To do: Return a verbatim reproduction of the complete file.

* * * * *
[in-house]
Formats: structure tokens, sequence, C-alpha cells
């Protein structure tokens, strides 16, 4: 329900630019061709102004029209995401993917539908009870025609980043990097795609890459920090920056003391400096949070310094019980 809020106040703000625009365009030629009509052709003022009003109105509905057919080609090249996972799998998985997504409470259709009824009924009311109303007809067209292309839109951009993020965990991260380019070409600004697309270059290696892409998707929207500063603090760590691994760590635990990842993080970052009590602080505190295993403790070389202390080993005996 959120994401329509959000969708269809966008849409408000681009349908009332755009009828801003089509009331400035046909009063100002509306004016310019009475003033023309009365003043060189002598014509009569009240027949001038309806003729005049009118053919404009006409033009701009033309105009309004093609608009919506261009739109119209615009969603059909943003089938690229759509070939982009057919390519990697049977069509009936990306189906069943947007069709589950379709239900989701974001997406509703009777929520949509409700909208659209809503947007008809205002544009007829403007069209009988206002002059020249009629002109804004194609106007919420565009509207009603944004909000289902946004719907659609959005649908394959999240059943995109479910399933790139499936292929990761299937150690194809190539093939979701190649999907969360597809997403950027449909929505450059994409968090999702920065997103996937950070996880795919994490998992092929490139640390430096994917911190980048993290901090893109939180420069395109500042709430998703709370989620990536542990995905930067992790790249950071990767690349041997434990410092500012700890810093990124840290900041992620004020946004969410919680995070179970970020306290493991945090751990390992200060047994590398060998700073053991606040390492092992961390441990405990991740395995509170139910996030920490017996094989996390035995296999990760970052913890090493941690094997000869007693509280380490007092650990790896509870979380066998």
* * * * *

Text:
[in-house]
Formats: structure tokens, sequence, C-alpha cells
């Protein structure tokens, strides 16, 4: 329900630019061709102004029209995401993917539908009870025609980043990097795609890459920090920056003391400096949070310094019980 809020106040703000625009365009030629009509052709003022009003109105509905057919080609090249996972799998998985997504409470259709009824009924009311109303007809067209292309839109951009993020965990991260380019070409600004697309270059290696892409998707929207500063603090760590691994760590635990990842993080970052009590602080505190295993403790070389202390080993005996 959120994401329509959000969708269809966008849409408000681009349908009332755009009828801003089509009331400035046909009063100002509306004016310019009475003033023309009365003043060189002598014509009569009240027949001038309806003729005049009118053919404009006409033009701009033309105009309004093609608009919506261009739109119209615009969603059909943003089938690229759509070939982009057919390519990697049977069509009936990306189906069943947007069709589950379709239900989701974001997406509703009777929520949509409700909208659209809503947007008809205002544009007829403007069209009988206002002059020249009629002109804004194609106007919420565009509207009603944004909000289902946004719907659609959005649908394959999240059943995109479910399933790139499936292929990761299937150690194809190539093939979701190649999907969360597809997403950027449909929505450059994409968090999702920065997103996937950070996880795919994490998992092929490139640390430096994917911190980048993290901090893109939180420069395109500042709430998703709370989620990536542990995905930067992790790249950071990767690349041997434990410092500012700890810093990124840290900041992620004020946004969410919680995070179970970020306290493991945090751990390992200060047994590398060998700073053991606040390492092992961390441990405990991740395995509170139910996030920490017996094989996390035995296999990760970052913890090493941690094997000869007693509280380490007092650990790896509870979380066998």